The Lower Connecticut River Valley Council of Governments, also known as "RiverCOG", came into existence in 2012 following the merger of the Connecticut River Estuary Regional Planning Agency and the Midstate Regional Planning Agency. The Council is headed by the seventeen Chief Elected Officials of the seventeen member towns, which include Chester, Clinton, Cromwell, Deep River, Durham, East Haddam, East Hampton, Essex, Killingworth, Lyme, Middlefield, Middletown, Old Lyme, Old Saybrook, Portland and Westbrook.
The RiverCOG is responsible for the region's transportation planning utilizing funding provided by the Federal Highway Administration and the Federal Transit Authority. Funds come through the Connecticut Department of Transportation and can only be used in the region with the approval of the RiverCOG Metropolitan Planning Organization, a board comprised of the seventeen Chief Elected Officials plus several other outside members including the Executive Directors of the region's two Transit Districts.
Other services provided by the RiverCOG include the administration of the Regional Household Hazardous Waste and Paper Shredding programs, administration of the Connecticut River Gateway Commission, administration of the Lower Connecticut River Valley and Coastal Land Trust Exchange, participation in organizations concerned with housing, the environment and transportation, hosting of organizations including the Shoreline Basic Needs Task Forct, the US Coast Guard Auxiliary, and the Essex Land Trust, coordination between municipalities and state government and many other regional initiatives.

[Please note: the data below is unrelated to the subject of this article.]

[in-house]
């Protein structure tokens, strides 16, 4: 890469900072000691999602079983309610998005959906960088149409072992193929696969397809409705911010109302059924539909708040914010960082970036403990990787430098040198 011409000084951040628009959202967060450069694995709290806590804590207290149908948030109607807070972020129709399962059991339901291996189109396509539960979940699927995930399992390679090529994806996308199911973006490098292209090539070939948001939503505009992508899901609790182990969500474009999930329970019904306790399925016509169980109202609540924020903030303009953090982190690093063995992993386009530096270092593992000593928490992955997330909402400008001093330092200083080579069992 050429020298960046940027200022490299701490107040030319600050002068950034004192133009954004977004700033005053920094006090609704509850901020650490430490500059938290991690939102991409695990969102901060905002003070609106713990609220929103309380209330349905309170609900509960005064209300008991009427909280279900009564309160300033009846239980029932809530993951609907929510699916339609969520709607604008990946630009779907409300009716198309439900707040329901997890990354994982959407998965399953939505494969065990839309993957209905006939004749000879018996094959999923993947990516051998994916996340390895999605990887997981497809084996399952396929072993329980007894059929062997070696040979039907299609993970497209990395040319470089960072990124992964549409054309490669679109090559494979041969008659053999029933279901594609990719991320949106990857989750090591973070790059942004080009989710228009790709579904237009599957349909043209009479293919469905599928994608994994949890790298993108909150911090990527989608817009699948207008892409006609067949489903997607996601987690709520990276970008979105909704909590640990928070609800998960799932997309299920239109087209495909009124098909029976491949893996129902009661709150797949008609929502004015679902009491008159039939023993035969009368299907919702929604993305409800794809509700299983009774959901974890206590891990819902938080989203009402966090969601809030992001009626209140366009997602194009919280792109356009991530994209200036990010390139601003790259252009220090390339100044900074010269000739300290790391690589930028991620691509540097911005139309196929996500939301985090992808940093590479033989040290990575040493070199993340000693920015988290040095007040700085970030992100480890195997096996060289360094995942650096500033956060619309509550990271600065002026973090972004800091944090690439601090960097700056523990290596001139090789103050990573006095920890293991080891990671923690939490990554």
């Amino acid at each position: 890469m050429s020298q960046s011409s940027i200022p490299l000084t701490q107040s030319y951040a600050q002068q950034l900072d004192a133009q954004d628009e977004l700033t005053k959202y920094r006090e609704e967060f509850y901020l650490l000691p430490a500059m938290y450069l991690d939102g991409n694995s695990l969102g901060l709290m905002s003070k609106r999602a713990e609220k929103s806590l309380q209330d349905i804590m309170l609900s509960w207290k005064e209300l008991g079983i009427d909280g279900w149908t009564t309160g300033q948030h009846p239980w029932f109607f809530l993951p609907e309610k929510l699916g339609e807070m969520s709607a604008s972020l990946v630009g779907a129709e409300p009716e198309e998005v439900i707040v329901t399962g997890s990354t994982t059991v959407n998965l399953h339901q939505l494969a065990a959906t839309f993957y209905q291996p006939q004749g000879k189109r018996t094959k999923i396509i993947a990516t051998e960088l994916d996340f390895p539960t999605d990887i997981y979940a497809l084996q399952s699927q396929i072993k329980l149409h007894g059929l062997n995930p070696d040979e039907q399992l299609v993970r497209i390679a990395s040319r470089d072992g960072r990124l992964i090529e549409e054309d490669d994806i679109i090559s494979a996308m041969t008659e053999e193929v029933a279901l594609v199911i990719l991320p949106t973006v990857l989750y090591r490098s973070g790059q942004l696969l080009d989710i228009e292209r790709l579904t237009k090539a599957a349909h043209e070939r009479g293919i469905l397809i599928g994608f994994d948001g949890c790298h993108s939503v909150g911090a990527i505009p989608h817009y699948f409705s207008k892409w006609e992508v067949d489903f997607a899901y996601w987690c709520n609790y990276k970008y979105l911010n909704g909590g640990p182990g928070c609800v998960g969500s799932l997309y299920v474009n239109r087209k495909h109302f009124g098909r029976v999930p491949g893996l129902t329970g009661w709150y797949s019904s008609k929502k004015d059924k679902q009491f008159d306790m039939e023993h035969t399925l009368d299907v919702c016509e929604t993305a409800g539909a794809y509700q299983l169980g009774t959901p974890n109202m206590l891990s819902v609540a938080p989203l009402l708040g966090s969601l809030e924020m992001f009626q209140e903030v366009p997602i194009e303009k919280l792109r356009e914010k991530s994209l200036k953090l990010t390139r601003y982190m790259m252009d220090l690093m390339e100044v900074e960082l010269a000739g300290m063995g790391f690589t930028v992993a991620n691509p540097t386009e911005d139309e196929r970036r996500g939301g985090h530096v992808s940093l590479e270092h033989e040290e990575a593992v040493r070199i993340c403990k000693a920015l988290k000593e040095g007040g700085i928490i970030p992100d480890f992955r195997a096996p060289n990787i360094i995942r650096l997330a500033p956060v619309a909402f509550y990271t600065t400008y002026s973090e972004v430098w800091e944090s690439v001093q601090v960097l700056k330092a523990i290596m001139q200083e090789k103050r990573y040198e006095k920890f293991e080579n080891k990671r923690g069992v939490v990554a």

RiverCOG has eleven full time employees and presently has its office at 145 Dennison Road in the Centerbrook section of Essex. After July 31, 2017, RiverCOG offices will be moving to a new location at 7 Island Dock Road in Haddam across Route 154 (Saybrook Road) from the entrance to Haddam Meadow State Park.